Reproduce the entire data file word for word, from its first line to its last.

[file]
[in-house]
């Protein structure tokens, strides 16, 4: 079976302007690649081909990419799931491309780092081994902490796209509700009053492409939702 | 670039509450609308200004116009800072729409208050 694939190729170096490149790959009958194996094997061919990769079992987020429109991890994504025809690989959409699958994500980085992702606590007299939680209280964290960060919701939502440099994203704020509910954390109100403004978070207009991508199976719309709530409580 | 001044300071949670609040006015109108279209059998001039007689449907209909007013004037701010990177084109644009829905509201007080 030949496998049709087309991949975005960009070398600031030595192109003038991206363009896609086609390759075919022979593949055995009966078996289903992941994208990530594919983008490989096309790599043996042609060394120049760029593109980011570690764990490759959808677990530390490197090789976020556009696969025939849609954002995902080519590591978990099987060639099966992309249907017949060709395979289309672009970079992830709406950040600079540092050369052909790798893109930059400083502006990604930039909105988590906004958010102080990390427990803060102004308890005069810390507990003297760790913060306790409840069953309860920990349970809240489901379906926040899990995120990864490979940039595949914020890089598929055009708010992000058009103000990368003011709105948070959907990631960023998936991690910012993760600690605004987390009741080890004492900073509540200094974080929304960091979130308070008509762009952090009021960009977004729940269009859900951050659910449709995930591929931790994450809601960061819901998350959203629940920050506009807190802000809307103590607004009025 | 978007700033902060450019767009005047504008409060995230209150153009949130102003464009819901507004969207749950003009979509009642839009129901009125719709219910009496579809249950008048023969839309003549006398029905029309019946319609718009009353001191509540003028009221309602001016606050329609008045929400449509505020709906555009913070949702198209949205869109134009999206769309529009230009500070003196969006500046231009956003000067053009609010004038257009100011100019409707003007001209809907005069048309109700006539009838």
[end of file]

[in-house]
């Protein structure tokens, strides 16, 4: 079976302007690649081909990419799931491309780092081994902490796209509700009053492409939702 | 670039509450609308200004116009800072729409208050 694939190729170096490149790959009958194996094997061919990769079992987020429109991890994504025809690989959409699958994500980085992702606590007299939680209280964290960060919701939502440099994203704020509910954390109100403004978070207009991508199976719309709530409580 | 001044300071949670609040006015109108279209059998001039007689449907209909007013004037701010990177084109644009829905509201007080 030949496998049709087309991949975005960009070398600031030595192109003038991206363009896609086609390759075919022979593949055995009966078996289903992941994208990530594919983008490989096309790599043996042609060394120049760029593109980011570690764990490759959808677990530390490197090789976020556009696969025939849609954002995902080519590591978990099987060639099966992309249907017949060709395979289309672009970079992830709406950040600079540092050369052909790798893109930059400083502006990604930039909105988590906004958010102080990390427990803060102004308890005069810390507990003297760790913060306790409840069953309860920990349970809240489901379906926040899990995120990864490979940039595949914020890089598929055009708010992000058009103000990368003011709105948070959907990631960023998936991690910012993760600690605004987390009741080890004492900073509540200094974080929304960091979130308070008509762009952090009021960009977004729940269009859900951050659910449709995930591929931790994450809601960061819901998350959203629940920050506009807190802000809307103590607004009025 | 978007700033902060450019767009005047504008409060995230209150153009949130102003464009819901507004969207749950003009979509009642839009129901009125719709219910009496579809249950008048023969839309003549006398029905029309019946319609718009009353001191509540003028009221309602001016606050329609008045929400449509505020709906555009913070949702198209949205869109134009999206769309529009230009500070003196969006500046231009956003000067053009609010004038257009100011100019409707003007001209809907005069048309109700006539009838």